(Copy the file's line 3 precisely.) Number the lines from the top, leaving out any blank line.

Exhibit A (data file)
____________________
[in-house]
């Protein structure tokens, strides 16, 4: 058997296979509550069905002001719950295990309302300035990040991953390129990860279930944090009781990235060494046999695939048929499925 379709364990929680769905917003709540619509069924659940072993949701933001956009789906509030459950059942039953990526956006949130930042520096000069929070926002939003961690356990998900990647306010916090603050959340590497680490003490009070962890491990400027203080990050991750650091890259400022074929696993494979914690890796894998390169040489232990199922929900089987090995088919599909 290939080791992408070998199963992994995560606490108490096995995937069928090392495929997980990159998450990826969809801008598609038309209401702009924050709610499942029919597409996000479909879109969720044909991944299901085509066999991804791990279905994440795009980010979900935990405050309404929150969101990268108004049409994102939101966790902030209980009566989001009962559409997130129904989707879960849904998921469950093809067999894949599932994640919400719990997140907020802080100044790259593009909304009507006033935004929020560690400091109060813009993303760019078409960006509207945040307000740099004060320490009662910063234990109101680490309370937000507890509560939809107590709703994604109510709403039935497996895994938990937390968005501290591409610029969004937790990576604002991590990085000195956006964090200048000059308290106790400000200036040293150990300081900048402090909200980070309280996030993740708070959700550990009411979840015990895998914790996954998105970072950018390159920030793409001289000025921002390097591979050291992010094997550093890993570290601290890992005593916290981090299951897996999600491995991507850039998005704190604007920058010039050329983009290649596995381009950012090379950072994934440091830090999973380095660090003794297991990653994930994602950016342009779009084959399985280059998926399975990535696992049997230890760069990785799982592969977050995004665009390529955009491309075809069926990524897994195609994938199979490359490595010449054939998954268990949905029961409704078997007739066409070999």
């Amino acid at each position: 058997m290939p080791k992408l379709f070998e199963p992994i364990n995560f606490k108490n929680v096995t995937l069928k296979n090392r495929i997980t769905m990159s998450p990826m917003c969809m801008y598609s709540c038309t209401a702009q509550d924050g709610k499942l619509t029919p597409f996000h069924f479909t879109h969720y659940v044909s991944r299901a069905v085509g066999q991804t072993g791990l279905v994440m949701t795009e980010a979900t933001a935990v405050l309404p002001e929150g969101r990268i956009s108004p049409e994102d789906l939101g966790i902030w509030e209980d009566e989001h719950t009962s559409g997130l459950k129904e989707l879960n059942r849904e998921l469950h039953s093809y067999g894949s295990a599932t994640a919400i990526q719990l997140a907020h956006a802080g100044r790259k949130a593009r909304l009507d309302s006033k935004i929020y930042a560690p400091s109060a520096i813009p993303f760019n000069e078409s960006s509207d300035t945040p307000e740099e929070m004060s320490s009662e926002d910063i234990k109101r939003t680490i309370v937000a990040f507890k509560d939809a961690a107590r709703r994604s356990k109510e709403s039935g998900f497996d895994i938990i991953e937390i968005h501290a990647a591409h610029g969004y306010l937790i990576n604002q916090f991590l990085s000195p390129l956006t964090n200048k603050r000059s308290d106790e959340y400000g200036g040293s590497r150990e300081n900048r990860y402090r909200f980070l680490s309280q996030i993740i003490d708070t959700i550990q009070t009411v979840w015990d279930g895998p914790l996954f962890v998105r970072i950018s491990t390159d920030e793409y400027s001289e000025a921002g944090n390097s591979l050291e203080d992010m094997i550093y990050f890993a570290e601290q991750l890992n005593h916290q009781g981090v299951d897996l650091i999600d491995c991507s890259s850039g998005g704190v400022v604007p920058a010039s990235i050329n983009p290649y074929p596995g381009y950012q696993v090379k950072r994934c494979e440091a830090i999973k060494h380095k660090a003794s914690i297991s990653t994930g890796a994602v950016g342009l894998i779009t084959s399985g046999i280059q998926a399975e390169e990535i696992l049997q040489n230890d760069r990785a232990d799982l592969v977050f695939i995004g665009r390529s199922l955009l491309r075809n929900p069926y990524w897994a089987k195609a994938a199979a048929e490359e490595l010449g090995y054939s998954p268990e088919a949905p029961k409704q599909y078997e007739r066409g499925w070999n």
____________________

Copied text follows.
């Amino acid at each position: 058997m290939p080791k992408l379709f070998e199963p992994i364990n995560f606490k108490n929680v096995t995937l069928k296979n090392r495929i997980t769905m990159s998450p990826m917003c969809m801008y598609s709540c038309t209401a702009q509550d924050g709610k499942l619509t029919p597409f996000h069924f479909t879109h969720y659940v044909s991944r299901a069905v085509g066999q991804t072993g791990l279905v994440m949701t795009e980010a979900t933001a935990v405050l309404p002001e929150g969101r990268i956009s108004p049409e994102d789906l939101g966790i902030w509030e209980d009566e989001h719950t009962s559409g997130l459950k129904e989707l879960n059942r849904e998921l469950h039953s093809y067999g894949s295990a599932t994640a919400i990526q719990l997140a907020h956006a802080g100044r790259k949130a593009r909304l009507d309302s006033k935004i929020y930042a560690p400091s109060a520096i813009p993303f760019n000069e078409s960006s509207d300035t945040p307000e740099e929070m004060s320490s009662e926002d910063i234990k109101r939003t680490i309370v937000a990040f507890k509560d939809a961690a107590r709703r994604s356990k109510e709403s039935g998900f497996d895994i938990i991953e937390i968005h501290a990647a591409h610029g969004y306010l937790i990576n604002q916090f991590l990085s000195p390129l956006t964090n200048k603050r000059s308290d106790e959340y400000g200036g040293s590497r150990e300081n900048r990860y402090r909200f980070l680490s309280q996030i993740i003490d708070t959700i550990q009070t009411v979840w015990d279930g895998p914790l996954f962890v998105r970072i950018s491990t390159d920030e793409y400027s001289e000025a921002g944090n390097s591979l050291e203080d992010m094997i550093y990050f890993a570290e601290q991750l890992n005593h916290q009781g981090v299951d897996l650091i999600d491995c991507s890259s850039g998005g704190v400022v604007p920058a010039s990235i050329n983009p290649y074929p596995g381009y950012q696993v090379k950072r994934c494979e440091a830090i999973k060494h380095k660090a003794s914690i297991s990653t994930g890796a994602v950016g342009l894998i779009t084959s399985g046999i280059q998926a399975e390169e990535i696992l049997q040489n230890d760069r990785a232990d799982l592969v977050f695939i995004g665009r390529s199922l955009l491309r075809n929900p069926y990524w897994a089987k195609a994938a199979a048929e490359e490595l010449g090995y054939s998954p268990e088919a949905p029961k409704q599909y078997e007739r066409g499925w070999n």